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BTW, just to put in perspective why I think all this talk about how the company is suddenly in much better shape now that it's in chapter 11 and under new management might be overblown...


I happened to come across THIS article when looking up info on Six Flags and EBITDA.


Of interest:


For example, look at Premier Parks, which operates the Six Flags chain of amusement parks. Premier touts its Ebitda performance, but that masks a big part of how the company operates--and spends its money. Premier argues that depreciation for big-ticket items like roller coasters should be ignored because rides have a long life. Critics, however, say that the amusement industry has to spend as much as 50% of its Ebitda just to keep its rides and attractions current. Those expenses are not optional--let the rides get a little rusty, and ticket sales start to trail off. That means depreciation associated with the costs of maintaining rides (or buying new ones) should really be viewed as an everyday expense. It also means investors in those companies should have strong stomachs. Premier's CFO did not respond to requests for comment.


So it looks like the new management is taking a page right out of the old managements playbook....

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^That's a great article and I appreciate your hard nosed approach to explaining what's going on with Six Flags. The article explains a lot of the problems with not only companies like Premier, but with much of the US economy as a whole. A good number of people that work for these companies know what's going on, but they use the law to their advantage by using terms like EBITDA to appear as if they're rich. What it comes down to is you gotta know your facts, and based on how things have been occurring lately, its seems like a lot of people these days don't.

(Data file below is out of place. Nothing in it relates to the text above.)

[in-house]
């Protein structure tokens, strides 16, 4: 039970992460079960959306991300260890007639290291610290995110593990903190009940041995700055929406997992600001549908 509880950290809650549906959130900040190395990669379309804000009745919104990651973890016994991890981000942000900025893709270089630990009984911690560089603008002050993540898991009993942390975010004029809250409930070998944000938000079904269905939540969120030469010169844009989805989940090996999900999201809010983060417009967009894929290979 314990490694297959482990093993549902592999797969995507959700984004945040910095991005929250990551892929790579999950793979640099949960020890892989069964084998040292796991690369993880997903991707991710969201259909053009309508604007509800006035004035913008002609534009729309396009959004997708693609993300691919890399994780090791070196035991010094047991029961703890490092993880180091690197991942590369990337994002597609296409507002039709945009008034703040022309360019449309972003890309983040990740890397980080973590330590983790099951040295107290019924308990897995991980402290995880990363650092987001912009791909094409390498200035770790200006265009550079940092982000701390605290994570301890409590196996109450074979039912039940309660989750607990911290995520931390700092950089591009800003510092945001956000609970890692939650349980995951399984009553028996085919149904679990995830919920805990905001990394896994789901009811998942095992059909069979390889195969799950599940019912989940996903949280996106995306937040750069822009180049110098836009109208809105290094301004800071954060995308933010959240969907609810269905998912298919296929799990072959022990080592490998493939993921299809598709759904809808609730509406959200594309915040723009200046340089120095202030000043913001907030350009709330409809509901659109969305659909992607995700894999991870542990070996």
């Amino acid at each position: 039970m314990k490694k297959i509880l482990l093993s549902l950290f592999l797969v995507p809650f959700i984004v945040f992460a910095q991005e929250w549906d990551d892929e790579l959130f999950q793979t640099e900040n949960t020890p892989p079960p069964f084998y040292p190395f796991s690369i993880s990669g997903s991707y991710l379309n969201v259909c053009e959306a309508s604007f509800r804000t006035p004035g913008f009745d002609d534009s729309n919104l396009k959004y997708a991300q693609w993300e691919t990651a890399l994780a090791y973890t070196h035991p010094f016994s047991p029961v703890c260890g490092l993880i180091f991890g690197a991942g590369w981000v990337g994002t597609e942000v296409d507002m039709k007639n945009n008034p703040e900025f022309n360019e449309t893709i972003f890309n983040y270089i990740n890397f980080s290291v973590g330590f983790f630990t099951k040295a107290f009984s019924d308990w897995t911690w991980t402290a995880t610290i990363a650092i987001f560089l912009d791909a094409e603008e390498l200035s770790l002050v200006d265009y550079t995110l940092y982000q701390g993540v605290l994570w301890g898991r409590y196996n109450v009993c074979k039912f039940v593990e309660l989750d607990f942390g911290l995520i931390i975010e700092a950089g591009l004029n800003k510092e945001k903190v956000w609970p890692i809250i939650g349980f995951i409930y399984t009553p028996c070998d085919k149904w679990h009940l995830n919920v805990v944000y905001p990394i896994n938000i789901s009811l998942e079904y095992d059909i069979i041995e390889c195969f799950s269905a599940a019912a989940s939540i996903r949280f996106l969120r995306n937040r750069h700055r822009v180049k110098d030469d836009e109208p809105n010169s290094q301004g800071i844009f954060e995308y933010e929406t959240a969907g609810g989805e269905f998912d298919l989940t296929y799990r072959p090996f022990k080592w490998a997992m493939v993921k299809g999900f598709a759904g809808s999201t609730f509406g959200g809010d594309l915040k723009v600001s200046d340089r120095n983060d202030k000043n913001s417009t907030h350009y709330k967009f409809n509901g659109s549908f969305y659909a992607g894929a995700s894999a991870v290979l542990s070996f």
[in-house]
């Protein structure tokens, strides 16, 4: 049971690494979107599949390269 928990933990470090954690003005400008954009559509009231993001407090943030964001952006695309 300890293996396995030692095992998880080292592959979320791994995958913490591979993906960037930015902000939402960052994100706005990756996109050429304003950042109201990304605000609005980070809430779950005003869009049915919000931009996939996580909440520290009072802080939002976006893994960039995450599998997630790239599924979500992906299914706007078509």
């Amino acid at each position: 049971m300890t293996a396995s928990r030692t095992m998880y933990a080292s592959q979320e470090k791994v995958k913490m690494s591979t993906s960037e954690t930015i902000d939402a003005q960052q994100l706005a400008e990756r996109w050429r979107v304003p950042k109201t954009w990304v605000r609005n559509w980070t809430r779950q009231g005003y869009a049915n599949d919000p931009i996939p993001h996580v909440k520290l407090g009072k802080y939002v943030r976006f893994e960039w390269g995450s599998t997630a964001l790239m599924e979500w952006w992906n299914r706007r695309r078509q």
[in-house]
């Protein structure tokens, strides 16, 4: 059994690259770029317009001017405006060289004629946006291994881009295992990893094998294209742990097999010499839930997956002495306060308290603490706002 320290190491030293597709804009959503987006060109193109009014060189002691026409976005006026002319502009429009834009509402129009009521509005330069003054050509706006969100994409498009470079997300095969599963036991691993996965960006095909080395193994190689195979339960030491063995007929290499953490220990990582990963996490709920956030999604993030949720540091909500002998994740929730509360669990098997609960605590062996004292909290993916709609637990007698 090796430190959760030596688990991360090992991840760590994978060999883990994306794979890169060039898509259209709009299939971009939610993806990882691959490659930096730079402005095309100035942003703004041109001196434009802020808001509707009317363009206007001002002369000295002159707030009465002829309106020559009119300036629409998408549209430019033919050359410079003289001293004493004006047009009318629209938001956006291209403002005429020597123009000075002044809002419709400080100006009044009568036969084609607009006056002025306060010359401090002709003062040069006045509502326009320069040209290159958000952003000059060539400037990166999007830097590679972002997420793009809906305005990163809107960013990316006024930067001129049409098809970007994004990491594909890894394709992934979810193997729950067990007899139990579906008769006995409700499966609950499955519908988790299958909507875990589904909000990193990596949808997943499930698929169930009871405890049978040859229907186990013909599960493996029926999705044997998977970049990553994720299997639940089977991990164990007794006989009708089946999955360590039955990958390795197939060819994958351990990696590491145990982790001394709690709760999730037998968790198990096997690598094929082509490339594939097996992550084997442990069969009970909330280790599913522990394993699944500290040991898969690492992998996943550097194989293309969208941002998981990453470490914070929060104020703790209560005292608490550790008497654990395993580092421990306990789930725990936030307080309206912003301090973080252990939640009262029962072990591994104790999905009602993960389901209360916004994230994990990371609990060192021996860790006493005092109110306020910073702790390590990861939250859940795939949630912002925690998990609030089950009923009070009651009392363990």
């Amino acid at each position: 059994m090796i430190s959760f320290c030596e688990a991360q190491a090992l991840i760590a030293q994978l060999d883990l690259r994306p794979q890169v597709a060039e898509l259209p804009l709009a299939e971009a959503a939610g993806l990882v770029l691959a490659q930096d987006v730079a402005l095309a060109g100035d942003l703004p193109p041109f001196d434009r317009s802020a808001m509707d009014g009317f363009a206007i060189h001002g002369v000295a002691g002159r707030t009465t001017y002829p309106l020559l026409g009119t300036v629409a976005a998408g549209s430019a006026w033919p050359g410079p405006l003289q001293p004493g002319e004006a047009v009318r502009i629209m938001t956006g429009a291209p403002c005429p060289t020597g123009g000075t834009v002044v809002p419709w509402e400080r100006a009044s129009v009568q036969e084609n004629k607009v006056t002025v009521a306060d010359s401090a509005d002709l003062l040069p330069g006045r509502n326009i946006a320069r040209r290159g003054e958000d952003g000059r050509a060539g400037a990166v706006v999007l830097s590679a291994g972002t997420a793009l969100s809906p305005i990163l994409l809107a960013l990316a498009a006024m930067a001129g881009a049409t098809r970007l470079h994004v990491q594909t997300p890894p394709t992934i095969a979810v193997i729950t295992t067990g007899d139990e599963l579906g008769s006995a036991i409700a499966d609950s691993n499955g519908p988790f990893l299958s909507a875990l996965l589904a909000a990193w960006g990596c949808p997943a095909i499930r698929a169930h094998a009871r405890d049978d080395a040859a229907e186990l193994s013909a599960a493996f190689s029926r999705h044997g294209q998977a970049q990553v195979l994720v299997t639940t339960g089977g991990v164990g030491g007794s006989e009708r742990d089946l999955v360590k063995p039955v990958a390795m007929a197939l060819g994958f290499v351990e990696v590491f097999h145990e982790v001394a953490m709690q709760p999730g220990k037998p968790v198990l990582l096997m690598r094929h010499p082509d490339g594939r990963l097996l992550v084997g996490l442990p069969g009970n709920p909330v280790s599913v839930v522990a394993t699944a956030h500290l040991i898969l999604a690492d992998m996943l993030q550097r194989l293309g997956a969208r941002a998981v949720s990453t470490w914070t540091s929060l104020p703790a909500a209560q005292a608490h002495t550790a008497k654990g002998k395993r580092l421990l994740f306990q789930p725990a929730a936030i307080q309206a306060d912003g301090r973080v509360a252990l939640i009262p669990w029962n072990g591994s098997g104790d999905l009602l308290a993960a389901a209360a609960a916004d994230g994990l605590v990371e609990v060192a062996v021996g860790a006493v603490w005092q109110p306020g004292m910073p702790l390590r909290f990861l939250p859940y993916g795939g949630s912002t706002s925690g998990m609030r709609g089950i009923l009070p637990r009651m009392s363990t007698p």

GAAP is the Generally Accepted Accounting Principles, and it explains why the company that runs Six Flags has been digging itself into a hole for years.


Coasters are basically so much of an investment that most parks never pay them off right away, and when you account for daily maintenance on a coaster that you're paying off with interest, the profit margin from the coaster isn'tthat large. When parks aren't profitable, the bills for the coasters keep coming, and quickly they're owing for a coaster they can continue to run to bring in guests, but are annually (or monthly) falling behind on financially.


Six Flags is improving - internally - by trying to change its lackluster image through its employees. They bring in large amounts of guests yearly, and if they keep it up the numbers will keep rising. The hardest part of running a company is getting it over that "ghetto" hump to the "luxury" hump, because once you're sailing smooth in the the theme park industry, it gets easier to make more money. Walt Disney proved it.

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Except EBITDA has been used by many companies for decades. There's nothing illegitimate about its use as long as the numbers are not being manipulated. How use of EBITDA is proof of anything shoddy is a real stretch IMO, especially when you're only touting simply its use, not its misuse, or shenanigans involved in its calculation, as some form of proof of false advertising.


So EBITDA is not a GAAP method. So what? This letter isn't part of Six Flags' Annual Report, and it's not part of their official financial statements. They've never once stated that $275M was their net profit. Shapiro claimed they made $275M, and that's a factual statement of the amount of earnings (the "E" of EBITDA) before the ITDA part of EBITDA.